How UK medical school works

I was struggling for inspiration as to what to write this weekend, really did not have a clue. Fortunately twitter came to my rescue. A conversation with an American Medical student/blogger (read her blog here) resulted in us both admitting that neither of us knew anything about the medical education system in the others country. As I check my stats on this page every day (ok, every 10 minutes), I reckon that over half of the people who read my blog are American. So, I thought that I would write a post explaining the course of medical education in the UK for any Americans that were passing through that were interested and remember, Americans can apply to UK universities as well!

Location of every medical school in the UK

Location of every medical school in the UK


So, in the UK there are two main routes to becoming a doctor. One is the traditional school-leaver 5 year course (which I will go over quickly as I don’t actually know much about it), where at 18 you apply to a medical school after your A levels (kind of our end of high school exams) and hopefully get accepted. You then spend between 2 and 3 years of pre-clinical work (generally, medical schools vary quite significantly) where you do your learning in lecture theatres and seminars. A lot of UK medical schools are starting to move away from the traditional one bloke at the front talking and moving more towards group problem based learning where you are given a clinical scenario and you have to work through it in your small groups. If you pass your exams you then enter into your clinical phase of your degree, where you learn from doing things on wards under the supervision of a consultant (I believe Americans call them Attendings).

I’ll come to what happens after you qualify in a minute.

The other route may seem quite familiar to Americans. It’s our Graduate Entry Medicine (GEM) course. This is where you apply to medical school having already completed a degree in another subject. We do not have a “pre-med” course here, the closest we probably have is biomedical science – essentially the course which people do because they failed to get into medical or dental school, I only know 2 people that actually applied to it because they wanted to be a lab technician.

So, as you may have guessed from my twitter handle.. I am a graduate medic. I am on a GEM program in the south of England and currently in my second year. This is where it gets a little bit more complicated. Each GEM course is run differently, we all have our quirks. From what I hear there are two other GEM courses that run their course the same way as we do. Basically the first 18 months of our degree are “pre-clinical”, we do most of our learning in the lecture theatre.. I say most because I do 2 days a week in the hospital learning things from a consultant (mine is awesome). As of January, providing I pass my ETAs (End of Term Assessment) then I will move into Phase B, our clinical time where we spend 2.5 years (Oh yeah, GEM courses are only 4 years.. like the American system) learning in a hospital full time.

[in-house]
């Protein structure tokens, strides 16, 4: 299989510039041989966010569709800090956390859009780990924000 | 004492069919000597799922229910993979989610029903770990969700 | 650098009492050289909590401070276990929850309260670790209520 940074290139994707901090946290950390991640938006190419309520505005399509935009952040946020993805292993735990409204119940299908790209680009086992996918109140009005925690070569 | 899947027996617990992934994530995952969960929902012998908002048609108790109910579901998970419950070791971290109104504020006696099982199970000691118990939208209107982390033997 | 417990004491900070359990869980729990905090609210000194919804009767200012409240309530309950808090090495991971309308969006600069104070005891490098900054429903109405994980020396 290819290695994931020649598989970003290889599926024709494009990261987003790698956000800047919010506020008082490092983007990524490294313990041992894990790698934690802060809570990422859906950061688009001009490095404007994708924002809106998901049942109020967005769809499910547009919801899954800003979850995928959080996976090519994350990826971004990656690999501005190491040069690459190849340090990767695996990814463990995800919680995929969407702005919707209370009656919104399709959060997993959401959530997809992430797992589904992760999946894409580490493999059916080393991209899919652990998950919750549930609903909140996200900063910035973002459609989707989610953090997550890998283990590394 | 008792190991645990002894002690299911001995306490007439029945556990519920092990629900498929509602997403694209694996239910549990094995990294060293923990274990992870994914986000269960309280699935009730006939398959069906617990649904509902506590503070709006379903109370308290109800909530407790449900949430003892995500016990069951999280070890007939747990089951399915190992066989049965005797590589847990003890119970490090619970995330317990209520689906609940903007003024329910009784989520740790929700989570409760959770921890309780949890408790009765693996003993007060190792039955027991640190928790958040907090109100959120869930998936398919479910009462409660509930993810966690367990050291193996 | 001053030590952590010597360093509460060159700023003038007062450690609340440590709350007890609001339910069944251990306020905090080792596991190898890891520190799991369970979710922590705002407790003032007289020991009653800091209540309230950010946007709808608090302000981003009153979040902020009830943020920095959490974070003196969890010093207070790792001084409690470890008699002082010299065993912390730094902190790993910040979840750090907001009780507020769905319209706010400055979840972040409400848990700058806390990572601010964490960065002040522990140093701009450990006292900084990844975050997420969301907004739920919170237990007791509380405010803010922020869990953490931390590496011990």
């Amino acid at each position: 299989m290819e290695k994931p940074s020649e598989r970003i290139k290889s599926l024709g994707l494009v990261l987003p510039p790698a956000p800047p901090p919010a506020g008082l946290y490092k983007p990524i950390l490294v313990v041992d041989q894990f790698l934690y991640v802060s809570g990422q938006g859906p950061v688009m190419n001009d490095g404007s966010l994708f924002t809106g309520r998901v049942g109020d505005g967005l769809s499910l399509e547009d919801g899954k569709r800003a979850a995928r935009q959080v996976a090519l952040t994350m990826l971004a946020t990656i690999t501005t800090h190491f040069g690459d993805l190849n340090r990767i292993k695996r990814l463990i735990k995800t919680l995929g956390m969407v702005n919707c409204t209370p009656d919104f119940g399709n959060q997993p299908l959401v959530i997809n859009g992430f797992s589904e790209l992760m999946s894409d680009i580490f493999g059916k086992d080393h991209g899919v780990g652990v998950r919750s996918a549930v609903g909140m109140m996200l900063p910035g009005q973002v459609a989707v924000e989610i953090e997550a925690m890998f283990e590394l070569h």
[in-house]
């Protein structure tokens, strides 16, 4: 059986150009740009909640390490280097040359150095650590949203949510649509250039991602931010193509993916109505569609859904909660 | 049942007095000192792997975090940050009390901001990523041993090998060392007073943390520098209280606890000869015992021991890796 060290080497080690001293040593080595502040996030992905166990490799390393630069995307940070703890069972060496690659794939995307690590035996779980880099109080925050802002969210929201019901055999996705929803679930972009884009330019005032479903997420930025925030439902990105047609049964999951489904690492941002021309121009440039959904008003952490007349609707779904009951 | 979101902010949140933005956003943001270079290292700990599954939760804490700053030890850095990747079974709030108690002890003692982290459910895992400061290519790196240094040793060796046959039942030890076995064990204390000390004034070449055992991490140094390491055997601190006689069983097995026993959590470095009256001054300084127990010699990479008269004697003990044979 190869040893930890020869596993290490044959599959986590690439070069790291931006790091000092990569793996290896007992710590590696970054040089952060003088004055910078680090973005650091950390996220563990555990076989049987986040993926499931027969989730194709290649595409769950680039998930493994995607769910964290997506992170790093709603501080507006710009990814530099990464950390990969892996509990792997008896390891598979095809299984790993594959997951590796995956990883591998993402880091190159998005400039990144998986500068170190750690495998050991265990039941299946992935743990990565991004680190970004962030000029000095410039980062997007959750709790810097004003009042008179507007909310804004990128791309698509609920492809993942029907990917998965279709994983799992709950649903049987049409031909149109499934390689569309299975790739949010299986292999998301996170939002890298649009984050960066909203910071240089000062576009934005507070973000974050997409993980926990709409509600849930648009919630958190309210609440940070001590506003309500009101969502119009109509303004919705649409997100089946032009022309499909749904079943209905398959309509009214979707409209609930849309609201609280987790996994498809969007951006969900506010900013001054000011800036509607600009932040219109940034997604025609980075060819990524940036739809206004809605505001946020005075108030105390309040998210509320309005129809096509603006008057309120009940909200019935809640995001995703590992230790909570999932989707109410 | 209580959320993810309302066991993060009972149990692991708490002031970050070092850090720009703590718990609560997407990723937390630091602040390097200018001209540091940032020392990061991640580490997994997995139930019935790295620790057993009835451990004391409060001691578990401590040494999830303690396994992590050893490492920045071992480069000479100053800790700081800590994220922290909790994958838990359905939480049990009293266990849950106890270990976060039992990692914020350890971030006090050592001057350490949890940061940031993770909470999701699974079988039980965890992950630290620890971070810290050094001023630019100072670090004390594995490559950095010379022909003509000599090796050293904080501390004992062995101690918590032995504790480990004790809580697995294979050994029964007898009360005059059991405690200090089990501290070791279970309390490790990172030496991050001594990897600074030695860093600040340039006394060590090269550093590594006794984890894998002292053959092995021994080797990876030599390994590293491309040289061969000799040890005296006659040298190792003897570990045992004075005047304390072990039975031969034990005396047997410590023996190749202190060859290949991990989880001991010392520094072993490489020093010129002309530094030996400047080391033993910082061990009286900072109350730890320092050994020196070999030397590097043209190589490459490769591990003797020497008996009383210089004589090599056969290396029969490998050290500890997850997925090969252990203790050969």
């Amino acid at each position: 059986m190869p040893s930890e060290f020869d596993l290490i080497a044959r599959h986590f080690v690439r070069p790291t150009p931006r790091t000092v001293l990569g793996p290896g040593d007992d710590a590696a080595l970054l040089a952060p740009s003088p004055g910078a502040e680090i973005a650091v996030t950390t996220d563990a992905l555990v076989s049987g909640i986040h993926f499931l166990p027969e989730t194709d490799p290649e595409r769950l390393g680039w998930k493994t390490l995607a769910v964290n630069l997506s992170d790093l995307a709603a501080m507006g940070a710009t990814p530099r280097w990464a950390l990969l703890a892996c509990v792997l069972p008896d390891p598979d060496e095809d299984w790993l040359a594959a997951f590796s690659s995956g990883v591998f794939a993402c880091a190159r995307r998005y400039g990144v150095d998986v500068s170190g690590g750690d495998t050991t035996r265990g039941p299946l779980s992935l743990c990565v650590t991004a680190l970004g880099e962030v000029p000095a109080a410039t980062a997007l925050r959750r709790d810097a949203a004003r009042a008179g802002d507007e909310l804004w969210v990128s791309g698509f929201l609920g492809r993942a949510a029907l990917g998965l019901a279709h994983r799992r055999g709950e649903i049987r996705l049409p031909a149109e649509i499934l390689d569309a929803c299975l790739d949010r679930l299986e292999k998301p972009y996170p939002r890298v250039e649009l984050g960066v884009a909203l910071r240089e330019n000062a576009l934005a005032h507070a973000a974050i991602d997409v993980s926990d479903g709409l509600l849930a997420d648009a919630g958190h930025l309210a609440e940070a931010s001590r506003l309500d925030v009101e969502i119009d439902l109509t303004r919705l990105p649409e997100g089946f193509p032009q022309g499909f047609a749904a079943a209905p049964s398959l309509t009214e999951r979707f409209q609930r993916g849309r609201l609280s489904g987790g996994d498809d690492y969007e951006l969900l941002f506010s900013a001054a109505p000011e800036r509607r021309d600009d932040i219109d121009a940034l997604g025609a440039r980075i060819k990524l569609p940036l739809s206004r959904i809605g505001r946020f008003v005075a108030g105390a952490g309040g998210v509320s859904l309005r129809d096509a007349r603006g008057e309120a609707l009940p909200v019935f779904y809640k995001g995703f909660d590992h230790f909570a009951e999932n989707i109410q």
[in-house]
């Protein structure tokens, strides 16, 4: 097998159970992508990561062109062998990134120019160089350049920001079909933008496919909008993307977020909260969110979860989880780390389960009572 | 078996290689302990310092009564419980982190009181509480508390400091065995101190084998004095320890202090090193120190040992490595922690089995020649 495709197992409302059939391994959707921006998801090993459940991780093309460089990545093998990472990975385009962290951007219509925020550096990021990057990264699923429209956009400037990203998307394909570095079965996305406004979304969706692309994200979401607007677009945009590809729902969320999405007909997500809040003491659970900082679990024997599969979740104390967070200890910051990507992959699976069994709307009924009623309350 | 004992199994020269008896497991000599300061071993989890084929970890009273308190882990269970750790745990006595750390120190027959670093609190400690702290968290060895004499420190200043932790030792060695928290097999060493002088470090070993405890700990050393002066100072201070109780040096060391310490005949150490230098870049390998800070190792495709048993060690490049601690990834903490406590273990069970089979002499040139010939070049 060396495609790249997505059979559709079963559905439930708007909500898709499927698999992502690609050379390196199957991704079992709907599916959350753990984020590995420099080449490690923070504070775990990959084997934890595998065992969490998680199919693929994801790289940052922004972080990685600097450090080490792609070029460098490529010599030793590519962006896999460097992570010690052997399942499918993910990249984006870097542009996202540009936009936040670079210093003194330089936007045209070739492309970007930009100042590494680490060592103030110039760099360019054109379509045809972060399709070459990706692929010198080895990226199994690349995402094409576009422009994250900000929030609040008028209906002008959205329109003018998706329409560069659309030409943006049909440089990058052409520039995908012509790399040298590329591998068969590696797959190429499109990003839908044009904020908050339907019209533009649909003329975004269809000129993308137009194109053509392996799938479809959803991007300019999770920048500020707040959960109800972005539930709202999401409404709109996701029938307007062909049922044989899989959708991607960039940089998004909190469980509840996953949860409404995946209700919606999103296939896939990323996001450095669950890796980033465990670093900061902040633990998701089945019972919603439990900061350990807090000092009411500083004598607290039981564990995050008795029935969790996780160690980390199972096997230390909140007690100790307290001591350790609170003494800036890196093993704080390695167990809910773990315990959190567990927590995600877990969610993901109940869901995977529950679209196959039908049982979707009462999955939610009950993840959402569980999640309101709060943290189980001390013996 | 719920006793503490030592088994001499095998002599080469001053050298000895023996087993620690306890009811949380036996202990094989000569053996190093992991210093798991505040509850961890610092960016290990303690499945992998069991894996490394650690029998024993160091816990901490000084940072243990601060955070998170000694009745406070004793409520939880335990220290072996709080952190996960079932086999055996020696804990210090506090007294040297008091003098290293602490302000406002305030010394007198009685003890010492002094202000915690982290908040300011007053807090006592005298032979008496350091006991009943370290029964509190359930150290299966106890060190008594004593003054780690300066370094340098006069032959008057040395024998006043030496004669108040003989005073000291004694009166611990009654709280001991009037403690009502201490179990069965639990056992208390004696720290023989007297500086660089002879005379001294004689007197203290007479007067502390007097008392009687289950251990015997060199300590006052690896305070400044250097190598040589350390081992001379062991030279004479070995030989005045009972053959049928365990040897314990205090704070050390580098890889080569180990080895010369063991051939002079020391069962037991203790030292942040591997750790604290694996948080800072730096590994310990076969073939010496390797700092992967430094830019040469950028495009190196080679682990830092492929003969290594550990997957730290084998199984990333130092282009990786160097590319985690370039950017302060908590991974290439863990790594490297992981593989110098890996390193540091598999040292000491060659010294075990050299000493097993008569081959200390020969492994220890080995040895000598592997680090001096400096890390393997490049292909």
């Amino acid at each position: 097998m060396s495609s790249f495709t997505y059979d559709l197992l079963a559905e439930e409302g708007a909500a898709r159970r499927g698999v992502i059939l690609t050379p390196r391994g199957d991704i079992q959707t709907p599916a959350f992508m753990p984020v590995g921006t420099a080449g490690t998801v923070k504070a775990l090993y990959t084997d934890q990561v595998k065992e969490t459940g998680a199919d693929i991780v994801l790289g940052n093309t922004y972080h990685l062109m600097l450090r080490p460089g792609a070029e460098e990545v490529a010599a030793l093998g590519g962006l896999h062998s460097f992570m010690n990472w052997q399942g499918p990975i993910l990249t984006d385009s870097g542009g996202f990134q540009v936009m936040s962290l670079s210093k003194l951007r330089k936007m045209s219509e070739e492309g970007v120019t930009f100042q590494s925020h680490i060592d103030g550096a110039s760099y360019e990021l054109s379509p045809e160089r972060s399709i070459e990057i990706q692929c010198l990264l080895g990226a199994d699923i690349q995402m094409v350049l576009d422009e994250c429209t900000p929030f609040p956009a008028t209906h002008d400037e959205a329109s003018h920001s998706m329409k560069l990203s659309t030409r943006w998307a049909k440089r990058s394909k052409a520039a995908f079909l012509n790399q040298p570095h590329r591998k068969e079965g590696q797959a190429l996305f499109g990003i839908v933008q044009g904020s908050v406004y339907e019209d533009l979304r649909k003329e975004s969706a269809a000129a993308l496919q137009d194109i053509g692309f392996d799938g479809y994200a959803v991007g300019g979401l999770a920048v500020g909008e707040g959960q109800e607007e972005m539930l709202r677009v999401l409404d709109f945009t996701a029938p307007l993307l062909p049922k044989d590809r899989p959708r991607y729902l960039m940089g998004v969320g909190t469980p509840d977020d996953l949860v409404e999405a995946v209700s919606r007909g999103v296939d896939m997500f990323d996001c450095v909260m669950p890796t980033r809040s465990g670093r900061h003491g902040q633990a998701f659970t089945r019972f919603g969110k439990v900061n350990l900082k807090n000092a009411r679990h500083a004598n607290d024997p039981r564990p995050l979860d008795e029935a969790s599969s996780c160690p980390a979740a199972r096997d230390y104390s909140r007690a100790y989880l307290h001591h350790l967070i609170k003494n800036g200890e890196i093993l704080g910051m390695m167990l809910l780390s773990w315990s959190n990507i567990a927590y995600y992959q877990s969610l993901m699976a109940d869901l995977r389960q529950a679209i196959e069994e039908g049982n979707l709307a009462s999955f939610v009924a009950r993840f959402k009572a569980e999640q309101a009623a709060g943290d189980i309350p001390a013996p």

So, the only real difference between the two is that GEM courses are shorter, but you qualify later. They also (bizarrely) work out cheaper than an undergrad course (Have a look at this blog for details). There are no differences in the degree title or anything like that. Oh yeah.. I learned this weekend that in the US you have DO and MD.. I’d only ever heard of MD (House, obviously). Here we have MBBS, MbChb and a few other variations of that, but they all mean the same thing: Bachelor of Medicine and Surgery. An MD over here is a doctor of medicine, doctor being used in the proper sense, as in they have done a PhD in medicine.

Ok, so what happens after you pass your finals? Well, you actually have to sort things out long before then. In the January of your final year we sit a test called the Situational Judgement Test (SJT), which is designed to test how we would react in certain situations and is used to rank medical students against one another to determine our placements. It’s a national test, sat on the same day across the country and I think it is a load of bollocks, but it’s an easy load of bollocks to get a good mark in and therefore boost your chances of getting the placement that you want.

So.. these placements you ask?

On our job application forms we have to list everything we have ever done, ever that might get us extra points to go with our score from the SJT and our academic score from the university, we also have to list each of the 26 (or 28, can’t remember) deaneries in our order of preference. A deanery is essentially a further extension of medical schools, but focuses only on our postgraduate training. Which deanery we are placed in depends on our application.

So… you get a job. You therefore have entered the Foundation Programme as a FY1 doctor (Foundation Year 1). This is the equivalent of the US intern year. You are everyones bitch. All you do for a year is PR exams, take blood and write up peoples notes. I should probably say here that we don’t choose our specialty here either (as Greys Anatomy has me believe that you guys choose medicine or surgery at this point). We are instead on a set of 6 rotations (across F1 and F2) where we will experience a wide range of specialties before making our ultimate decision about which training programme to apply for at the end of F2.


I don’t want to go any further than that, because frankly it gets complicated. If anyone has any questions, feel free to drop a question in a comment and I’ll answer it as best I can!


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